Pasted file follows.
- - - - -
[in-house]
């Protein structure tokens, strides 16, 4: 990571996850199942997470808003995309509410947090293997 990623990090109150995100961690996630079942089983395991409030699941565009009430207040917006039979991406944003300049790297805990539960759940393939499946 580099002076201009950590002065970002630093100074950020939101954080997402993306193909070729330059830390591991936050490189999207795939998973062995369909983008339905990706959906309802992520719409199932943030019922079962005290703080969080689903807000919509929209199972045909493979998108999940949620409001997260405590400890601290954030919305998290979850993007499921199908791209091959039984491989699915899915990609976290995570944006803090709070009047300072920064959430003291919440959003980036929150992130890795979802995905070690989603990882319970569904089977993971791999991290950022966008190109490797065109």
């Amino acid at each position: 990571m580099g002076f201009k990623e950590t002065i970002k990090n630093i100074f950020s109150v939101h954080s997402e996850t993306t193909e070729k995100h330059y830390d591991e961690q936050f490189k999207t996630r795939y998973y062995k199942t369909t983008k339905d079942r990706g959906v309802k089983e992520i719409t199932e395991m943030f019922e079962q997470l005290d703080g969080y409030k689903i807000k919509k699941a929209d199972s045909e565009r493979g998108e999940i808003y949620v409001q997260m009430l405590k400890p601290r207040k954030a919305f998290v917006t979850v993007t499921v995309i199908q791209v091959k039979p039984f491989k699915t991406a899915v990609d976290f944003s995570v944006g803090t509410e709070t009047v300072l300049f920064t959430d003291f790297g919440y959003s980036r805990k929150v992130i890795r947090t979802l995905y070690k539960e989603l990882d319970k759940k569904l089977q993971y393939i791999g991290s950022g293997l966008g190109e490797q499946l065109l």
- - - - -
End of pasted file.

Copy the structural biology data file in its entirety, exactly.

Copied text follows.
[in-house]
């Protein structure tokens, strides 16, 4: 990571996850199942997470808003995309509410947090293997 990623990090109150995100961690996630079942089983395991409030699941565009009430207040917006039979991406944003300049790297805990539960759940393939499946 580099002076201009950590002065970002630093100074950020939101954080997402993306193909070729330059830390591991936050490189999207795939998973062995369909983008339905990706959906309802992520719409199932943030019922079962005290703080969080689903807000919509929209199972045909493979998108999940949620409001997260405590400890601290954030919305998290979850993007499921199908791209091959039984491989699915899915990609976290995570944006803090709070009047300072920064959430003291919440959003980036929150992130890795979802995905070690989603990882319970569904089977993971791999991290950022966008190109490797065109």
């Amino acid at each position: 990571m580099g002076f201009k990623e950590t002065i970002k990090n630093i100074f950020s109150v939101h954080s997402e996850t993306t193909e070729k995100h330059y830390d591991e961690q936050f490189k999207t996630r795939y998973y062995k199942t369909t983008k339905d079942r990706g959906v309802k089983e992520i719409t199932e395991m943030f019922e079962q997470l005290d703080g969080y409030k689903i807000k919509k699941a929209d199972s045909e565009r493979g998108e999940i808003y949620v409001q997260m009430l405590k400890p601290r207040k954030a919305f998290v917006t979850v993007t499921v995309i199908q791209v091959k039979p039984f491989k699915t991406a899915v990609d976290f944003s995570v944006g803090t509410e709070t009047v300072l300049f920064t959430d003291f790297g919440y959003s980036r805990k929150v992130i890795r947090t979802l995905y070690k539960e989603l990882d319970k759940k569904l089977q993971y393939i791999g991290s950022g293997l966008g190109e490797q499946l065109l």